Liam Neeson nicknamed Catherine Zeta-Jones "The Welsh Gazelle", because they repeated a running take time after time, and he couldn't keep up with her.

Stephen King wrote the first draft of the script. When this fell through, he re-worked it into Rose Red.

This second adaptation of the book was going to be titled "The Haunting of Hill House", which was the original novel title. It was shortened back to "The Haunting" to avoid confusion with House on Haunted Hill (1999).

The house used in the film is located in Grantham, England, and is owned by the University of Evansville (Indiana). It is used by students that study abroad.

Liam Neeson is afraid of heights, so his fear, when he was dangling off the flight of steps while trying to save Nell, required no acting.

This isn't a remake of Robert Wise's classic, as the production company did not have the remake rights. They were not allowed to replicate even one shot from the 1963 film. Instead, it is a new adaptation of Shirley Jackson's novel.

The creaks and moans heard throughout the house were recorded and played during filming in order to get a more natural expression of fear out of the actors.

The tagline for this movie "some houses are born bad" is also a line that Dr. Joyce Reardon says in the Stephen King made-for-television series Rose Red (2002).

The outside of Hill House, as well as some interiors were filmed in Harlaxton Manor, in England.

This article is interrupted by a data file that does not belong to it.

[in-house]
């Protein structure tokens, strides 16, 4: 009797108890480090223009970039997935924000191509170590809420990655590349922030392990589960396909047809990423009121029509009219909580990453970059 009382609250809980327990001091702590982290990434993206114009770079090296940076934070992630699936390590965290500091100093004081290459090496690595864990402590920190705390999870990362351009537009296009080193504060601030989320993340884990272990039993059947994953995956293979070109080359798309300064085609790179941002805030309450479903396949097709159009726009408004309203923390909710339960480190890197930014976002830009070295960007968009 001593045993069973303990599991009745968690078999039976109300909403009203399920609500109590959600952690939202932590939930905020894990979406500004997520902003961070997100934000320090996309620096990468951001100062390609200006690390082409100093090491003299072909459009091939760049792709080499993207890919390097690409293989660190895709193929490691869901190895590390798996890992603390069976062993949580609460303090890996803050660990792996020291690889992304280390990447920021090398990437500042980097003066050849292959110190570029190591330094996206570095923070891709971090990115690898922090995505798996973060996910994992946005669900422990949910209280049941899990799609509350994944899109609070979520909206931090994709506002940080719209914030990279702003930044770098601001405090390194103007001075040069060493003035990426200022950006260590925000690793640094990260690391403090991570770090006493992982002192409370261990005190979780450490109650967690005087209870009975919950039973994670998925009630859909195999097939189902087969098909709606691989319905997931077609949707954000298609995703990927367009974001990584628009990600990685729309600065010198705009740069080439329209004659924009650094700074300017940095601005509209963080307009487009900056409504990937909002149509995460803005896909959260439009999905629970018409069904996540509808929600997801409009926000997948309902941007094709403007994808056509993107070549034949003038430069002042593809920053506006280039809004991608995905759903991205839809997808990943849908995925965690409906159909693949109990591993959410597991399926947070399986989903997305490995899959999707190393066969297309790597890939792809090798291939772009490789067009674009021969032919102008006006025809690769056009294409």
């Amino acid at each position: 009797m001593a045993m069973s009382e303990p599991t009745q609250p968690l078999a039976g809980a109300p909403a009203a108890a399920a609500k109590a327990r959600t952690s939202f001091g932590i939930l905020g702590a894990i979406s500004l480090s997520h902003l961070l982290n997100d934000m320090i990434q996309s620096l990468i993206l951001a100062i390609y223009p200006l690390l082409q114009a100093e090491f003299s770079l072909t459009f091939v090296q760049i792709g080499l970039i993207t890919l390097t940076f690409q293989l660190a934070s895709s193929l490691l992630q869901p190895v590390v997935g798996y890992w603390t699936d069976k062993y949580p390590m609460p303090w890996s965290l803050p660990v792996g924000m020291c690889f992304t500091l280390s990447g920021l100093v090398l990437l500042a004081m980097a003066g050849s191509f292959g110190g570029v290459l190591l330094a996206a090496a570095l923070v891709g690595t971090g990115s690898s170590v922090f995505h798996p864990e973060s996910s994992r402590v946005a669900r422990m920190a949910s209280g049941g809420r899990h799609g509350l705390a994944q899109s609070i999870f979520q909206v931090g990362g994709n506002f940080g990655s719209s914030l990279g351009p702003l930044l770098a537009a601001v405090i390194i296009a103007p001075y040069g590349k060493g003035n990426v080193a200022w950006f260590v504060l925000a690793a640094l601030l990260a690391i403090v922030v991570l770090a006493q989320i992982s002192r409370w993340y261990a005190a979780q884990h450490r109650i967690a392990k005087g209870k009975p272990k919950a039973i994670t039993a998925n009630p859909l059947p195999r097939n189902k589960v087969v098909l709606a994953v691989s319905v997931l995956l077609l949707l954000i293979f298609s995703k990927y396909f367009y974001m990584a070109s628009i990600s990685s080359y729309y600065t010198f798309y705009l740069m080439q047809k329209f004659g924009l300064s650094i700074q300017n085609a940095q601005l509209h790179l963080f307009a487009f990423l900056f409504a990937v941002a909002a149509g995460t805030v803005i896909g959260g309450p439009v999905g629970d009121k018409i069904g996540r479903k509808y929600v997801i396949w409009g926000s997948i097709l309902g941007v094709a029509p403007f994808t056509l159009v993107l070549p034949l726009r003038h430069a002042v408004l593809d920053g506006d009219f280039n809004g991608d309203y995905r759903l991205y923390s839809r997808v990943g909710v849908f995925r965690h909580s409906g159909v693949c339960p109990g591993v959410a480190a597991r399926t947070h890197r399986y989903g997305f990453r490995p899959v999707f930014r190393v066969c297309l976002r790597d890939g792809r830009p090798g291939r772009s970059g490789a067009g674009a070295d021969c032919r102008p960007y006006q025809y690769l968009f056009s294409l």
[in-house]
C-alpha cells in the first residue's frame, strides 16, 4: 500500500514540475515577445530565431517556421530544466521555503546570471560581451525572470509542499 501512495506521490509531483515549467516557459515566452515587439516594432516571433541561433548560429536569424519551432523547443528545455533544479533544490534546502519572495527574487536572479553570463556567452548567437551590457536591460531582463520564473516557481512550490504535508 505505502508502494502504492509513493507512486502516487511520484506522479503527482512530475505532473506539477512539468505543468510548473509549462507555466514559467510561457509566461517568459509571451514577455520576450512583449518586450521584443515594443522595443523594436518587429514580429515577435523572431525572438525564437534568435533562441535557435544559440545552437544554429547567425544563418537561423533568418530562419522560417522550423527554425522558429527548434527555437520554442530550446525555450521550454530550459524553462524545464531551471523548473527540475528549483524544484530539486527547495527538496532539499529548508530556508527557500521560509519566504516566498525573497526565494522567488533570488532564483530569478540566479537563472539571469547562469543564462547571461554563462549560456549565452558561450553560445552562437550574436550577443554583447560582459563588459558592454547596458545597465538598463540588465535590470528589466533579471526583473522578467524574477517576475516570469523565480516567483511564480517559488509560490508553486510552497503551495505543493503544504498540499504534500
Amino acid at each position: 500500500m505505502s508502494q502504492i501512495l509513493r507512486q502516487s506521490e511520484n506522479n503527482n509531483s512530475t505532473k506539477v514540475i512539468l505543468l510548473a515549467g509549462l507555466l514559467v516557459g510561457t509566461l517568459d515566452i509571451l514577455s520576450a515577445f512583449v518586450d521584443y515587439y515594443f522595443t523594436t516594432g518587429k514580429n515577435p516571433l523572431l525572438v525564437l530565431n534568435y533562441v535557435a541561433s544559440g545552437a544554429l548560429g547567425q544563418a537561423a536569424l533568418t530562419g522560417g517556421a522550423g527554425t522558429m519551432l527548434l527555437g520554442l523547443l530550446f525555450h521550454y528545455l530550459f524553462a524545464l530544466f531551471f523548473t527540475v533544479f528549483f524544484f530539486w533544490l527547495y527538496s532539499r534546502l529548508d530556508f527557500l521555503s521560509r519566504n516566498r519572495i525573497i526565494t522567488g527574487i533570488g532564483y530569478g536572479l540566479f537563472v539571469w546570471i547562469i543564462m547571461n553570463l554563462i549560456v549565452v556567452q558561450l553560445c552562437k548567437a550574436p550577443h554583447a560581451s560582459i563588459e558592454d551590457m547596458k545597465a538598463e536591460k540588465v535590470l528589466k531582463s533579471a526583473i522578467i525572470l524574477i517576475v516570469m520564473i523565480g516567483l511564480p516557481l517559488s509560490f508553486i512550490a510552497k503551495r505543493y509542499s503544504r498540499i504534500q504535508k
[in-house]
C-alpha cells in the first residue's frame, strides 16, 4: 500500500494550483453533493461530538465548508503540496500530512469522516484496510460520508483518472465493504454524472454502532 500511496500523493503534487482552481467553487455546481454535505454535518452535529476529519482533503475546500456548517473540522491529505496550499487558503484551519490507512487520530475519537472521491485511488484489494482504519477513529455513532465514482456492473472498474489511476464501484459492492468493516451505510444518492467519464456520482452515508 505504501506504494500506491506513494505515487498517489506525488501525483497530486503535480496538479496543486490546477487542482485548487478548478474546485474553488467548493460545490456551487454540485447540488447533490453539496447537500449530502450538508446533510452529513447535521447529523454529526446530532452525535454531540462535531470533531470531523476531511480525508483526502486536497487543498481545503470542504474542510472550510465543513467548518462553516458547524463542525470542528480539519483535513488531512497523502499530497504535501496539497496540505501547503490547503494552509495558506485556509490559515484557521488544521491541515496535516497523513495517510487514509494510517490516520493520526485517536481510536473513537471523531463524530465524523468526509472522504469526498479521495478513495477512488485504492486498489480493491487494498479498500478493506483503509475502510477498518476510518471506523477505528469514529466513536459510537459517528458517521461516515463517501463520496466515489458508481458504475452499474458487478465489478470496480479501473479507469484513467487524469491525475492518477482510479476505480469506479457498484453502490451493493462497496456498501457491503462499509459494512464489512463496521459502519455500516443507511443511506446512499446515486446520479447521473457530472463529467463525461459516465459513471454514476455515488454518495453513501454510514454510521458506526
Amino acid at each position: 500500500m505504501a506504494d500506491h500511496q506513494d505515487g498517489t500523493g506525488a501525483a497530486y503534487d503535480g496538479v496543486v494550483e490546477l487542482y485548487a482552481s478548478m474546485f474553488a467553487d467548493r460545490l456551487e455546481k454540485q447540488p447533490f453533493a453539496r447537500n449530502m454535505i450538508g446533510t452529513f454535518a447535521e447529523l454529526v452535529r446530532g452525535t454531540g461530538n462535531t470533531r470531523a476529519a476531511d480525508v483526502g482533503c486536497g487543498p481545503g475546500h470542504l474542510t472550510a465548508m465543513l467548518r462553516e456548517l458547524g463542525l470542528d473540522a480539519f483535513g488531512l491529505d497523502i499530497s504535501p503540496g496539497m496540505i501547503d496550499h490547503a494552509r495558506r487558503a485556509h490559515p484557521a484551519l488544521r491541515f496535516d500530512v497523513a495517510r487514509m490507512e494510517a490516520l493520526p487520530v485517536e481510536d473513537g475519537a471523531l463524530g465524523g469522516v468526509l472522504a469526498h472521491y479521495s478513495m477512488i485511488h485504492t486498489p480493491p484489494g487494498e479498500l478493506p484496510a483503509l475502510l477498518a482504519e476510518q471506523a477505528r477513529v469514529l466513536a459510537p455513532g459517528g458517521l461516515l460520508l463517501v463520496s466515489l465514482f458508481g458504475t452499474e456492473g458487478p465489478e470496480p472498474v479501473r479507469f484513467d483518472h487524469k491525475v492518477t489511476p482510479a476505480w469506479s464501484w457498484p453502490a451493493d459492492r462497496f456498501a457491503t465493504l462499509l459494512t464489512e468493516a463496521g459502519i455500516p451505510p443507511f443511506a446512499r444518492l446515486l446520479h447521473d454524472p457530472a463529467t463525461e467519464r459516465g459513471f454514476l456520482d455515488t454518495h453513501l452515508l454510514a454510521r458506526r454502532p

At the time of its release, it was widely rumored that Steven Spielberg either directed some scenes or participated in post-production because he didn't like the rough cut he saw. This was, however, never confirmed.

Several of the sets depicting Hill House were built in the hangar that housed The Spruce Goose, the mammoth airplane built by Howard Hughes.

An alternate ending was also filmed, in this version, Dr. Marrow (Liam Neeson) writes a book regarding the results of his fear study and is dedicated to Luke (Owen Wilson), Nell (Lili Taylor), Rene Crain (Kadina de Elejalde), and Carolyn Crain (Hadley Eure). He even mumbles that they are immortal. Theo (Catherine Zeta-Jones) pays a visit to the peaceful Hill House, seeking both Nell and happiness.

The project was originally with Dimension films, with Wes Craven attached to direct.

Cinematographer Caleb Deschanel was originally attached to shoot the movie, and even completed some of the filming, but dropped out due to creative differences.

Michael Tolkin did an uncredited re-write on the script.

This was the first film for uncredited Executive Producer Samuel Z. Arkoff in almost fifteen years. It also gave him a chance to work with his daughter, Donna Roth, who was one of the producers.